NJ leads 7 states with growing illegal immigrant numbers
WASHINGTON (AP) -- Immigrants entering the U.S. illegally are increasingly making states along the East Coast their home rather than states closer to the Mexican border.
New Jersey, Florida and Pennsylvania were among seven states to register gains in unauthorized immigrants from 2009 to 2012, even as the total number of immigrants here in the U.S. unlawfully was unchanged at 11.2 million, according to a report released Tuesday by the nonpartisan Pew Research Center.
New Jersey had the biggest gain, jumping 75,000 to 525,000 as many immigrants from India and Ecuador crossed illegally into the state.
It was followed by Florida, increasing 50,000 to 925,000. Pennsylvania was third, rising 30,000 to 170,000. It saw increases from several regions including Honduras, India and the Dominican Republic, many of whom moved into the rapidly diversifying southeastern part of the state.
Other states with increases were Maryland, Virginia, Idaho and Nebraska.
In the early to mid-2000s, migrants primarily from Mexico drove much of the nation's illegal immigration into Western states. Now, 14 states including Arizona, California, Colorado, Nevada, New Mexico and Oregon are seeing declines.
Mexicans still make up the bulk of immigrants here illegally - roughly 52 percent, down from 56 percent in 2009 - but increasingly other countries, particularly from Central America, Asia and the Caribbean, are contributing to the mix.
The report comes as President Barack Obama seeks to move forward with executive actions that potentially could shield from deportation about 5 million immigrants here illegally. Congressional Republicans are in an uproar over the plans and are debating how to thwart the president.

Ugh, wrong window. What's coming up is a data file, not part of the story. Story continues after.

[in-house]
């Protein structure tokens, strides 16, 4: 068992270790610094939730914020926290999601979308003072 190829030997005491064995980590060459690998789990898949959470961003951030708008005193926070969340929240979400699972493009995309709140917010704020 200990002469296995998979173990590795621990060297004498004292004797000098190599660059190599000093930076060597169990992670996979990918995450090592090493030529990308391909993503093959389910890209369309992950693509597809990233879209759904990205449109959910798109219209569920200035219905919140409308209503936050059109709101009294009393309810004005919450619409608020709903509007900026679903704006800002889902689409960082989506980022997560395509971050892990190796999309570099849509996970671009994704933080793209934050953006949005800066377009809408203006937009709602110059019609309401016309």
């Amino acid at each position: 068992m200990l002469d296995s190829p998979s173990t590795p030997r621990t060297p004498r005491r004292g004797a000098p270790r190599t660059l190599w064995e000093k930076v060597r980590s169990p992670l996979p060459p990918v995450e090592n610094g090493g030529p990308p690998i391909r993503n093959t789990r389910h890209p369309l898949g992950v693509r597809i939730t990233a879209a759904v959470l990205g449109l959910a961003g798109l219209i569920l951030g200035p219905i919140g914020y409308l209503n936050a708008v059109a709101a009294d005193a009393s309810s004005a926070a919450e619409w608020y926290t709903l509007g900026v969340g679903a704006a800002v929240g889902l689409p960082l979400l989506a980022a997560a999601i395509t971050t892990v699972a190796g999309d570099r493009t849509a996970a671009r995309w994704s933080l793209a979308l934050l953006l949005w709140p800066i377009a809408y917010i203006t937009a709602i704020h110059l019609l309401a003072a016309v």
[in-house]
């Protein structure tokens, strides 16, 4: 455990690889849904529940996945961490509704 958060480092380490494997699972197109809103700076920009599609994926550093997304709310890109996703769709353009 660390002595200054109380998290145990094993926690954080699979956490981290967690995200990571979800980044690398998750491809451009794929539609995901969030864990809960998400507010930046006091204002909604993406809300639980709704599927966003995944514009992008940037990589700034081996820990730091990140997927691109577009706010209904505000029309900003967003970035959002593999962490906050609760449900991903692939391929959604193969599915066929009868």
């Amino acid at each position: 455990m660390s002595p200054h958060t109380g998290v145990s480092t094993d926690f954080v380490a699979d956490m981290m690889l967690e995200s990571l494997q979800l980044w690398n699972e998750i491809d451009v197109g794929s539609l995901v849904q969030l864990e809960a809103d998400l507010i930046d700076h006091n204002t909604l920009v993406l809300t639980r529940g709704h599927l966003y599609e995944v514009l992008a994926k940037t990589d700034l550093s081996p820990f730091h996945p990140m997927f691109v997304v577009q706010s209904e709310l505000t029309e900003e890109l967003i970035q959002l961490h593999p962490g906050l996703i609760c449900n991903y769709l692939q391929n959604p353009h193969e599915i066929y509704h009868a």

Pew said it was too soon to say whether the shifting pattern of illegal immigration indicated a longer-term trend.
Illegal immigration peaked in 2007 at 12.2 million before the U.S. recession hit. Since then, fewer Mexicans have crossed into the U.S. while many here have chosen to return, due to a combination of factors including an improving Mexican economy, heightened U.S. attention on border enforcement and an aging Mexican workforce.
"We've seen a continued decline in the number of unauthorized immigrants from Mexico, which shows up in two key indicators: The number of new arrivals from Mexico has slowed, and at the same time, the number of Mexicans apprehended has reached a 40-year low," said Jeffrey Passel, senior demographer at Pew.
The Pew analysis is based on census data. Because the Census Bureau does not ask people about their immigration status, the estimate on immigrants living in the U.S. illegally is derived largely by subtracting the estimated legal immigrant population from the total foreign-born population. It is a method that has been used by the government and Pew for many years and is generally accepted.
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